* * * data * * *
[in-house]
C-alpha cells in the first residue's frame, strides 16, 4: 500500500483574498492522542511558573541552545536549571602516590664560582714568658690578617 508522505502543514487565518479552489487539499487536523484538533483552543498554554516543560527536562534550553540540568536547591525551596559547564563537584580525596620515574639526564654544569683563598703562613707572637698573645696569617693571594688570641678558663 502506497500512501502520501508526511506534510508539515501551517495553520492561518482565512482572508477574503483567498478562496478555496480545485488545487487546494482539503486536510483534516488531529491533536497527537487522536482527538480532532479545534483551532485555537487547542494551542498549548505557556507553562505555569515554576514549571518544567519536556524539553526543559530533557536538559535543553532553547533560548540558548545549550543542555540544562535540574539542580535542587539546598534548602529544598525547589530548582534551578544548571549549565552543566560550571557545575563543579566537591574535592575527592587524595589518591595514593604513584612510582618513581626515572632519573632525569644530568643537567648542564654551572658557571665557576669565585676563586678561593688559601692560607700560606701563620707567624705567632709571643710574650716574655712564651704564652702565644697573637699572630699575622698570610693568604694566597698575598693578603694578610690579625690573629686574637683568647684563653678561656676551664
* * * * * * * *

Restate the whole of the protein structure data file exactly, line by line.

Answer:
[in-house]
C-alpha cells in the first residue's frame, strides 16, 4: 500500500483574498492522542511558573541552545536549571602516590664560582714568658690578617 508522505502543514487565518479552489487539499487536523484538533483552543498554554516543560527536562534550553540540568536547591525551596559547564563537584580525596620515574639526564654544569683563598703562613707572637698573645696569617693571594688570641678558663 502506497500512501502520501508526511506534510508539515501551517495553520492561518482565512482572508477574503483567498478562496478555496480545485488545487487546494482539503486536510483534516488531529491533536497527537487522536482527538480532532479545534483551532485555537487547542494551542498549548505557556507553562505555569515554576514549571518544567519536556524539553526543559530533557536538559535543553532553547533560548540558548545549550543542555540544562535540574539542580535542587539546598534548602529544598525547589530548582534551578544548571549549565552543566560550571557545575563543579566537591574535592575527592587524595589518591595514593604513584612510582618513581626515572632519573632525569644530568643537567648542564654551572658557571665557576669565585676563586678561593688559601692560607700560606701563620707567624705567632709571643710574650716574655712564651704564652702565644697573637699572630699575622698570610693568604694566597698575598693578603694578610690579625690573629686574637683568647684563653678561656676551664